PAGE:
Diana Grant Artist Bio

Diana was born in Dallas, Texas to a military family.  Growing up she lived in Texas, Oklahoma, California, Washington, Louisiana, Tennessee, Maryland and Oregon.  Her family camped across the US, visiting many National Parks and Monuments.  She spent many hours looking out the car window at landscapes.

As a child, she loved to draw and was encouraged by her teachers to attend the children’s art program at the Metropolitan Museum of Art in New York.  

From 1971-1976 she worked in Ceramics.  She enjoyed hand building and throwing on the wheel.  She took college level classes for two years while she attended college in Bend, Oregon.

In 1976 she started the Architecture Program at the University of Washington, which included drawing lessons.  Her instructor for line drawing was Philip Thiel.  She also took photography with Christian Straub.  

Her focus in Architecture was on Environmental Design and after graduation worked in Solar Architecture and transitioned to Energy Conservation at Seattle City Light, where she worked for 25 years.  During this career, she took classes by Margaret Davidson at the University of Washington in Scientific Illustration, and figure painting by Katy Stone.  She explored Water Color through classes at the Experimental College.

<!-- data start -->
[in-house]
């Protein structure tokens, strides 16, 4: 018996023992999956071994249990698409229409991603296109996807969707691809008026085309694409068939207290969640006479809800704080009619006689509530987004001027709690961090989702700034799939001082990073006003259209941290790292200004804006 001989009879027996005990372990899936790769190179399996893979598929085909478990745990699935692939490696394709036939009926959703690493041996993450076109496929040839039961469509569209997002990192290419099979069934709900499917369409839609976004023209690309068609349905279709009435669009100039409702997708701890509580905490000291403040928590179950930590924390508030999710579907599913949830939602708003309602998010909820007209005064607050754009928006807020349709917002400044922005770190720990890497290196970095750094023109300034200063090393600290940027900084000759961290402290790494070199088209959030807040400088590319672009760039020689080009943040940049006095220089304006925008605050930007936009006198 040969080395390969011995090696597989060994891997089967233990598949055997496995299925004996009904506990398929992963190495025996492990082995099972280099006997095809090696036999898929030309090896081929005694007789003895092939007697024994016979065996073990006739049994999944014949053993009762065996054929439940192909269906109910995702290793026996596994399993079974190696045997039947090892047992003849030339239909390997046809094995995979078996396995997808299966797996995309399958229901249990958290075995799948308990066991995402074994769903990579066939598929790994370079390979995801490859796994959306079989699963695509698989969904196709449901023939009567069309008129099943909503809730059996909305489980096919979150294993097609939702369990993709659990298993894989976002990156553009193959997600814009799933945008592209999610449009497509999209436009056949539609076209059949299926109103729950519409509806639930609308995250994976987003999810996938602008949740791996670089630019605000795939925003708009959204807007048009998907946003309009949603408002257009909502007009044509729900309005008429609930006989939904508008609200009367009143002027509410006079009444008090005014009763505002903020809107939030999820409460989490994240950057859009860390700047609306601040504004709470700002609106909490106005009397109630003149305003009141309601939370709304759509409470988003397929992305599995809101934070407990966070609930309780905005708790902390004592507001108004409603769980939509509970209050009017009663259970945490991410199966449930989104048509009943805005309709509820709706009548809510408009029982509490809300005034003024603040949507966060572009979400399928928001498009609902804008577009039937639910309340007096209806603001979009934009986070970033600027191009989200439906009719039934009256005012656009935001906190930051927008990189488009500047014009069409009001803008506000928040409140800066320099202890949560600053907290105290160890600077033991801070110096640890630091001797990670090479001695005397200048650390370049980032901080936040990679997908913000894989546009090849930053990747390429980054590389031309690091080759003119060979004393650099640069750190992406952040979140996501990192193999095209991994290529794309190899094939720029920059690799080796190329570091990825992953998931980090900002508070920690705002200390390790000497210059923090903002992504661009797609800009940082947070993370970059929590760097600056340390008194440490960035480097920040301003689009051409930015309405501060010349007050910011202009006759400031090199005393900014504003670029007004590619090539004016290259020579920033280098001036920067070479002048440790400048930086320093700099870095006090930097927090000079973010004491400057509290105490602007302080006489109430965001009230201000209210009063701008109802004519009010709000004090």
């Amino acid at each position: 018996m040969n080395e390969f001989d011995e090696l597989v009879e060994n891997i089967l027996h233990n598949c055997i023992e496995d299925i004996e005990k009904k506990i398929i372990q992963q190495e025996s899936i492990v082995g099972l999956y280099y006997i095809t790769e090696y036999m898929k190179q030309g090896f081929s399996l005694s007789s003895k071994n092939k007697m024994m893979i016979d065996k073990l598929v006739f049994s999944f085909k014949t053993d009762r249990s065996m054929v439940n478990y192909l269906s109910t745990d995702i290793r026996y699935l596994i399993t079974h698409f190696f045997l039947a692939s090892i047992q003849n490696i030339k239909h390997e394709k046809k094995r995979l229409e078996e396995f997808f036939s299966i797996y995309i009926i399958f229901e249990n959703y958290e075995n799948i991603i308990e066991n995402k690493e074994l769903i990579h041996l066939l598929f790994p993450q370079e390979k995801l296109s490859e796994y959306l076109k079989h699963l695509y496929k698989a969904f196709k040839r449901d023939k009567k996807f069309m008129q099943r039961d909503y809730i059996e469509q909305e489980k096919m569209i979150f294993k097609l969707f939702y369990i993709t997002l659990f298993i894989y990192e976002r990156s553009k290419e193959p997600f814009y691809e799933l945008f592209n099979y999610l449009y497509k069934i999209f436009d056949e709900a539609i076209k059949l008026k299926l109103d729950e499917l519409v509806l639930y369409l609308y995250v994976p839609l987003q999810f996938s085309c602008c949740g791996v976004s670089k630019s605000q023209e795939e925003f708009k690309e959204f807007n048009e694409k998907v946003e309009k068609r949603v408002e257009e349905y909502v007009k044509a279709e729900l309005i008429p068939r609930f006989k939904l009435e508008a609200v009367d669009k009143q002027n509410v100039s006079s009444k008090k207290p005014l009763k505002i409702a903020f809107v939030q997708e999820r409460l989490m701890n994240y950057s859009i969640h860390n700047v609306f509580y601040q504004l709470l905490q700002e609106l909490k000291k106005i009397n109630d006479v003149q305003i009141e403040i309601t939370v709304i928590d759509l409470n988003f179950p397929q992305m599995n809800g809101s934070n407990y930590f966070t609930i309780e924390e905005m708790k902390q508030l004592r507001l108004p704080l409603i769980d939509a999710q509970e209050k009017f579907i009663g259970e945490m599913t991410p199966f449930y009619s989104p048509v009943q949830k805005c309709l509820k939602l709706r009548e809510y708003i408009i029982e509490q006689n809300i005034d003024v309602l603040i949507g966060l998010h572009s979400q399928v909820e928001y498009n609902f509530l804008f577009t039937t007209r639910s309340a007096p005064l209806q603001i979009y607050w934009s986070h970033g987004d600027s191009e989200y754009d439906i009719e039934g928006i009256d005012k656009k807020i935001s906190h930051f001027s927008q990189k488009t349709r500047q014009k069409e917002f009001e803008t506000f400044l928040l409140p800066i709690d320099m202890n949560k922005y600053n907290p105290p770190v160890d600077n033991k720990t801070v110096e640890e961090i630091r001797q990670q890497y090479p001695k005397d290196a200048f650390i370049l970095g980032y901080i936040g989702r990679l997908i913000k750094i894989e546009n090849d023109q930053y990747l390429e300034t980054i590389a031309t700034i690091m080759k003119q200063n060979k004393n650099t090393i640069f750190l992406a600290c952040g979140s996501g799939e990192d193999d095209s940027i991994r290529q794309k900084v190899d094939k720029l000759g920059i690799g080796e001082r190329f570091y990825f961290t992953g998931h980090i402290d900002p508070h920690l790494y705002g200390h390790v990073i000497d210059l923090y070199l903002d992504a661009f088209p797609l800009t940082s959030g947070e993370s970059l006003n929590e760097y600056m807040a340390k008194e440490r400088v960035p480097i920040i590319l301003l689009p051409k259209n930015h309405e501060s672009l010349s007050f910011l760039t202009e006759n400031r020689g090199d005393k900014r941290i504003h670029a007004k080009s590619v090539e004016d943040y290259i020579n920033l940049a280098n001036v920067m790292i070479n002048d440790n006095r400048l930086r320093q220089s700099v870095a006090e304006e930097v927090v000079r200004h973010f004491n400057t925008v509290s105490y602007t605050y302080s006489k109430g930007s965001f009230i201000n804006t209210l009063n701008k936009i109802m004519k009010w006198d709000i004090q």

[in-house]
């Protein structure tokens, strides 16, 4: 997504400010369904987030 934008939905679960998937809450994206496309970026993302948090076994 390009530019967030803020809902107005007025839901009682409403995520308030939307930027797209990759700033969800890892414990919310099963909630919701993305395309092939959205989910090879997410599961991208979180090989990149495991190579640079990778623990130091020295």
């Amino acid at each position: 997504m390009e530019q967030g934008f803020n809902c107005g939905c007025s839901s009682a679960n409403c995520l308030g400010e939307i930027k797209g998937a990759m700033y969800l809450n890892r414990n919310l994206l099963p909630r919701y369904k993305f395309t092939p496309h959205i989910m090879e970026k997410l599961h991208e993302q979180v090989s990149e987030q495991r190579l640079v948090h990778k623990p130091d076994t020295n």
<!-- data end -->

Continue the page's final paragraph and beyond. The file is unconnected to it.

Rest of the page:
After discovering the Kirkland Arts Center she studied there from 2008 through 2014 with Michael Otterson (abstracts), Doug Parry (still life), Jamie Breitenbach (landscapes) and Che Lopez (portraits).  She co-facilitated and practiced figure drawing for two years from 2012 - 2014.

From 2014 to 2016 she took classes at Gage with Charles Emerson (abstract and still life), Julia Ricketts (abstract) and Jim Phalen (portrait). 

In 2015 she started Plein Air landscape painting with the Evergreen Association of Fine Arts and continues today.

She is currently focused on working in her studio to develop her skills through exploring ideas and mediums in abstract and landscapes.  Her current preferred medium in acrylic paint for it’s quick drying time and water solubility.


Be the first to post a comment.